Still, presumed death is just one of many travels we all probably must take. So I soldiered through my mourning and rolled up essentially the same character, trying to recreate as much of Havst as I could. But there was something missing, some bit of randomly generated code I couldn’t replace.

Thus, we begin the Book of Hovnat Haro, the Cruelly Aptly Named. At least he rolled for a pair of sweet buns in his inventory.

Book of Travels

Hovnat was ripped forcefully from his home and thrust onto a ship bound for unknown lands. A tad more brutal than I was expecting, but in the game’s defense I did elect to try something a little different this time and start on water instead of land. The starting prompts really don’t get much more specific than that, but boy howdy do they have wildly different implications.

Hovnat started at a dock surrounded by similarly confused travelers. No playful pigs, no obstinate bulls, no fancy leaves, but one woman kindly informed me of my horrid wounds and suggested I find a tea shop in a nearby town.  Not quite the same privileged start, but there was my familiar tutorial opening.

No clean shirt from the tea lady this time, but there it was again, “Bat Saha.” No directions to the ferry this time though. So Hovnat wandered. He wandered through desolate fields without a single fancy leaf in sight. He found traders, but had nothing worthwhile to trade for a cane. He met some weird children talking about a ghost ship. That sounded cool, but Hovnat probably didn’t have the means to find it.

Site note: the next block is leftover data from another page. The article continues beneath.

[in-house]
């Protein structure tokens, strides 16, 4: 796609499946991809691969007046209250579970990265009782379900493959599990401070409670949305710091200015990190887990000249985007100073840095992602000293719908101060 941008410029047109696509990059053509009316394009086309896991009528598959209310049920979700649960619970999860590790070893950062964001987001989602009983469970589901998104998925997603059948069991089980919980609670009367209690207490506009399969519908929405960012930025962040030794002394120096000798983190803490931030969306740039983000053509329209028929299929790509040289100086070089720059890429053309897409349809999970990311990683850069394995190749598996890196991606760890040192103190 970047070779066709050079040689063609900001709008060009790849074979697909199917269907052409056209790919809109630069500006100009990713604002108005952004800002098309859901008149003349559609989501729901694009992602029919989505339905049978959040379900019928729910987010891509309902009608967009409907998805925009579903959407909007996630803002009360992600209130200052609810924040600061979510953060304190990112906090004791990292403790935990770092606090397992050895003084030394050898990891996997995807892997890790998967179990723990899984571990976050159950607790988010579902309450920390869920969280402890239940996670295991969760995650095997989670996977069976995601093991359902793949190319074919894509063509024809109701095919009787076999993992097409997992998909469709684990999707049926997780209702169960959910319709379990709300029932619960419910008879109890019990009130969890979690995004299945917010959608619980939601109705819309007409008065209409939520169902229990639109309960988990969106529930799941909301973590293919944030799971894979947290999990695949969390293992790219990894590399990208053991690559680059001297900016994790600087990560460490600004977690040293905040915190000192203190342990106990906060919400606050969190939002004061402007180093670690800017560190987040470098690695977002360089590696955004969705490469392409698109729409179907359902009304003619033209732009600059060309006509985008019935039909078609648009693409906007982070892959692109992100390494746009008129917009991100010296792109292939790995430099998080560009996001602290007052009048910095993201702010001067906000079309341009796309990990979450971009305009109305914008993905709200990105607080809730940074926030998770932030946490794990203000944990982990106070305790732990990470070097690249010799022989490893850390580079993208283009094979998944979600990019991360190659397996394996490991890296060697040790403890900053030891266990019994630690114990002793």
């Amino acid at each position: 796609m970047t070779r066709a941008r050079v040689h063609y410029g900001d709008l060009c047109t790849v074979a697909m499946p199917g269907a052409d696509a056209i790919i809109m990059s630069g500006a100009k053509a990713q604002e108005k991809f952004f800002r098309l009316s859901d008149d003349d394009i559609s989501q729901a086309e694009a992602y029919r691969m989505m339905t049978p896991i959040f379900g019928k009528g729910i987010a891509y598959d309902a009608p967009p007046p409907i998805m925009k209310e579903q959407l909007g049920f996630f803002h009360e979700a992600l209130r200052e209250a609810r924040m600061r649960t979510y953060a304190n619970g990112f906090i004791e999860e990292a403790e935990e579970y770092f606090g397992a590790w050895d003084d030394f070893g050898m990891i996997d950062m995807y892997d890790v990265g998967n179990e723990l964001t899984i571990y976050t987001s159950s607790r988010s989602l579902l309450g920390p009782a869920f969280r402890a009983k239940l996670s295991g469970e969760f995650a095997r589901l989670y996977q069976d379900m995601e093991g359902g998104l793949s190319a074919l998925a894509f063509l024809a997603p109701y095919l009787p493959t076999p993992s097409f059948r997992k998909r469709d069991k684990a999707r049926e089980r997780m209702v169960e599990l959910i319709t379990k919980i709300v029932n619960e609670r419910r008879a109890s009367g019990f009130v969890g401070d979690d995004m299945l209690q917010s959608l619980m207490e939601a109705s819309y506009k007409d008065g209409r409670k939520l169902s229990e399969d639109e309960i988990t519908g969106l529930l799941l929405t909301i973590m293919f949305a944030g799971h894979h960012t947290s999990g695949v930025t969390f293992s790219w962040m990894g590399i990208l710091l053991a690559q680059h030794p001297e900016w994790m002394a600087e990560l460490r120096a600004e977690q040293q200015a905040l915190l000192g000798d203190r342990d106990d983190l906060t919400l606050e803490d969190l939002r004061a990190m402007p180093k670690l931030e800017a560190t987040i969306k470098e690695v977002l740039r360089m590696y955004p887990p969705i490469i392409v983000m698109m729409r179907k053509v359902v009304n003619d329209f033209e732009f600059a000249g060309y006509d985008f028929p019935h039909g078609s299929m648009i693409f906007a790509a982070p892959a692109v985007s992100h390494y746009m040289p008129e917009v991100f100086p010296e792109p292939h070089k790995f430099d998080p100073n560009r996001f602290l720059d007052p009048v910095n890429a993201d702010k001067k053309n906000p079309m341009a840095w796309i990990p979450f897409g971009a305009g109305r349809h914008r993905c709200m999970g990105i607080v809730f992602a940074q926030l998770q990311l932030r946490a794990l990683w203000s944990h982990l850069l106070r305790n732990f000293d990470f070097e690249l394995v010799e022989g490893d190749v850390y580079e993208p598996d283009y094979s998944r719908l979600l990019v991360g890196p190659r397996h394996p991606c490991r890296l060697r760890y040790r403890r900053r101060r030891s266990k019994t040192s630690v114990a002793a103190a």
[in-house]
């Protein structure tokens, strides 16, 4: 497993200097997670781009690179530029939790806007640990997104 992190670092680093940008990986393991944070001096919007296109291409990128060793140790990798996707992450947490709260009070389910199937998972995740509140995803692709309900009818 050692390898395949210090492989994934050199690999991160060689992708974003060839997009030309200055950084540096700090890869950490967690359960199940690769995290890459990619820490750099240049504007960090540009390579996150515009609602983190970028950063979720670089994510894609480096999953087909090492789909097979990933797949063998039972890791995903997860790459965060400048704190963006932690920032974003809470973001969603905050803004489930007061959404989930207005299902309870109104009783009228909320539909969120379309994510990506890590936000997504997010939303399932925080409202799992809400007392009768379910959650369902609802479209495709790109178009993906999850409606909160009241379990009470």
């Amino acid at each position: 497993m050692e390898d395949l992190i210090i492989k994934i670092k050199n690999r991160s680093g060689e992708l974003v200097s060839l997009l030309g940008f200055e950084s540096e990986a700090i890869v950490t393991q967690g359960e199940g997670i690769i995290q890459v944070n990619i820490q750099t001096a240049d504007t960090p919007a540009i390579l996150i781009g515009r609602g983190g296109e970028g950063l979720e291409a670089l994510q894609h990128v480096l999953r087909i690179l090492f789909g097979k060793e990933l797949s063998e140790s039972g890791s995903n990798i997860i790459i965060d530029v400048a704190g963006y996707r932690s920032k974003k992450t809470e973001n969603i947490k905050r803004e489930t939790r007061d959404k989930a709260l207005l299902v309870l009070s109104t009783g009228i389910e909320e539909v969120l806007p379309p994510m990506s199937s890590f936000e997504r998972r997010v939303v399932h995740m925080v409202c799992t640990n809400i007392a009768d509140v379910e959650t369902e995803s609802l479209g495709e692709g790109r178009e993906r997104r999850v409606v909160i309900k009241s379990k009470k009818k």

These wanderings took Hovnat into the company of another player, Sylvan. Finally, a party! This was the stroke of luck that would turn Havnot’s fruitless stumblings into meaningful quests. I sent the stranger a heart to show I cared, that this simple Farmboy would use his Empathic, Forgiving, and Self-Sacrificing ways to do something… useful, maybe? Who knows? It wasn’t super clear. It didn’t matter — Hovnat and Sylvan, compatriots in arms! This was the beginning of a friendship to last an 8-hour game sesh.

Book of Travels

Sylvan promptly left the party.

Fortunately, Hovnat had accidentally wandered into the general vicinity of the ferry surface that had atomized his distant cousin Havst. What more had he to lose? Literally nothing; it’s in his name. And so he boarded after a few Dockhand XP exploits, fully expecting to vanish into the narrative ether; another victim of another loading screen of doom.

“Bat Saha,” the game supertitled over my screen. The holy land was here, it was ours at last. Teeming with PCs and NPCs alike, this promised country would lead us to fetch quests, side quests, parties, group tasks, and — dare I hope — combat. The tutorial was over, the game had begun in earnest, and Hovnat and I together would ensure those first three and a half hours would not have been spent in vain.

Book of Travels

Then all prompts failed to trigger and Hovnat sputtered impotently in circles until I decided that maybe three and a half hours had, in fact, been in vain.

I’d really love to enjoy Book of Travels. Its stories are self-weaving, its vistas gorgeously hand-painted, its score positively serene. My first few hours were agonizing and frustrating, but the game has plenty to pull me back into after, oh, maybe a week or two of debugging from the developers. 

So if I’ve learned anything rickety foray into the lives of my two traveling friends, it is to always Havst hope even if I Hovnt much to show for it.